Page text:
In a faxed letter sent to Oxford Superintendent Jeff Goodwin April 23, the national nonprofit Wisconsin-based Freedom From Religion Foundation, claimed Oxford High band director Chris Pennington was violating students’ religious freedoms — protected under the First Amendment — and demanded the problem be corrected immediately.
Specifically, the group alleged Pennington was routinely leading his symphonic band class in prayer. The group also alleged Pennington had threatened a failing grade for those symphonic band students who did not show up to perform a concert at a local Baptist church.
Patrick Elliott, attorney for the foundation, said his group learned about the alleged violations from the parents of a student at the school.
The foundation’s faxed letter stated, “It is grossly inappropriate for a public high school band to perform in a religious place of worship. This practice forces students and their parents, who may be of varying faiths or none at all, to enter a Christian house of worship.”
U.S. Supreme Court decisions have set precedents prohibiting school-sponsored religious activity based on the First Amendment, which states “Congress shall make no law respecting an establishment of religion, or prohibiting the free exercise thereof.”
Oxford High Principal Trey Holladay said during a phone interview Monday that after questioning Pennington and several of his students, he determined there was no truth to the group’s claims.
“Pennington has not led any prayers,” Holladay said. “And it is not a mandatory concert. There is no grade deduction for this.”
Holladay added that the band was performing at the church because the Oxford Arts Council invited it. He said the council routinely hosts concerts at local churches because it does not have its own performance building.
Goodwin could not be reached for comment Monday because he was out of town at a conference. Efforts Monday to reach Pennington were unsuccessful.
The mother who contacted the foundation requested anonymity to protect her child from possible retribution. She said Monday that she had personally witnessed the band in prayer.
“They do it often,” she said. “A lot of times, they would do it before football games.”
She said she is nonreligious and does not want the school promoting religion to her children.
“I just don’t push religion on my children,” she said. “They need to make up their own minds.”
Holladay said band members do sometimes pray, but added the prayers are always led by students and not Pennington.
Judge John Carroll, dean of the Cumberland School of Law at Samford University, said courts have ruled that when students voluntarily decide to pray, it is not a violation of the separation of church and state.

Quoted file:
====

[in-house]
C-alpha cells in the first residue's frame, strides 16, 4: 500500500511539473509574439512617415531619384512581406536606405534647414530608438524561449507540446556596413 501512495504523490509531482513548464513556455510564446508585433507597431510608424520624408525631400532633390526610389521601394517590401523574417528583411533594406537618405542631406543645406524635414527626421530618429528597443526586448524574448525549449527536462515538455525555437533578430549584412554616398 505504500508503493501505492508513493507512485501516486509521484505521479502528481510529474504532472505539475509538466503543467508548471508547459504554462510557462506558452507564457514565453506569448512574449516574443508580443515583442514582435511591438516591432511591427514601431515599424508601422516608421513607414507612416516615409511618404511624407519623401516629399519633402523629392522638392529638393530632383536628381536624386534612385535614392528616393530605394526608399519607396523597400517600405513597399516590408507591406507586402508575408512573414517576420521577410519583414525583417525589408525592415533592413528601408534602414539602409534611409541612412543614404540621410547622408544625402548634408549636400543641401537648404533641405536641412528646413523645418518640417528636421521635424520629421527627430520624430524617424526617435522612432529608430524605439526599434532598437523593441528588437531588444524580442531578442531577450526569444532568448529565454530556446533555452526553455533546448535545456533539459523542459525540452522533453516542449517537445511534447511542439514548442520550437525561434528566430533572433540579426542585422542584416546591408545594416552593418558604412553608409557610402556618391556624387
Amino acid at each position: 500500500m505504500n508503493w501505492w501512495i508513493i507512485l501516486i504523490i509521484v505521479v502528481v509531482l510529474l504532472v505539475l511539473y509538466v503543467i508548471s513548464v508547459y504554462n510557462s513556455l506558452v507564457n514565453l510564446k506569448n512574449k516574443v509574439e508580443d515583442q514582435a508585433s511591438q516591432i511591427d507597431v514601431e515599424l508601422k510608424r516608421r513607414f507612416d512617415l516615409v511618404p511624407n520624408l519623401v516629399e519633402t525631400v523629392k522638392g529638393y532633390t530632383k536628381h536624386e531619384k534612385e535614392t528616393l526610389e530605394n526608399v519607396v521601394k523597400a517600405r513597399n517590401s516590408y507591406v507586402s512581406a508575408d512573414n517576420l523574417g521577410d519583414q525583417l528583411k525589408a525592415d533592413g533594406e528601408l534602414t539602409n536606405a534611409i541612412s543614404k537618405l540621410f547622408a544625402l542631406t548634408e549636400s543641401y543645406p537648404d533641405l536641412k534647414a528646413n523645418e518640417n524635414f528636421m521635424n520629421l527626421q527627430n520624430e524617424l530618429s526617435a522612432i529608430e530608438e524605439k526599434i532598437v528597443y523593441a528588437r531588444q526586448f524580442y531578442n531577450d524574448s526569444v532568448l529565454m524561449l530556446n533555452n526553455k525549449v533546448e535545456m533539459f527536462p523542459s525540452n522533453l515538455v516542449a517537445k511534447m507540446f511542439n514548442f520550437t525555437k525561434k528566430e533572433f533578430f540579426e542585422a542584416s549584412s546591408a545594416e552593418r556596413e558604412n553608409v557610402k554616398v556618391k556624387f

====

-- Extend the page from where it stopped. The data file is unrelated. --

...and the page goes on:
“But school systems have to be careful about fostering any kind of particular religion or prayer,” Carroll said. “The Supreme Court has been much stricter on public schools than on other public institutions in regards to the separation of church and state.”
The student’s mother countered Holladay’s statement that the concert was not mandatory, saying it had been required until the school received the foundation’s letter last week. She said when her child went to the church Saturday to practice for the concert, Pennington told all his students it was no longer mandatory.
“He said a church is just a building, the people make it a house of worship,” she said. “He said students didn’t have to go if they felt uncomfortable.”
Elliott said he did not know if the foundation would take legal action against the high school.
“That’s not something we comment on,” Elliott said. “It would depend on the school’s response.”
Holladay said he did not know when a response would be sent.
This is not the first time the group has made its presence known in Alabama. Earlier this month, the group made headlines after it requested the Birmingham City Council stop praying before its meetings.
According to the foundation’s website, the group was created in 1978 and has filed various lawsuits concerning the separation of church and state issue, including a 1995 case against former Judge Roy Moore, who as a county judge erected a Ten Commandments plaque in his courtroom. The website states the plaintiffs won the case, but it was later thrown out on a technicality.
Contact staff writer Patrick McCreless at 256-235-3561.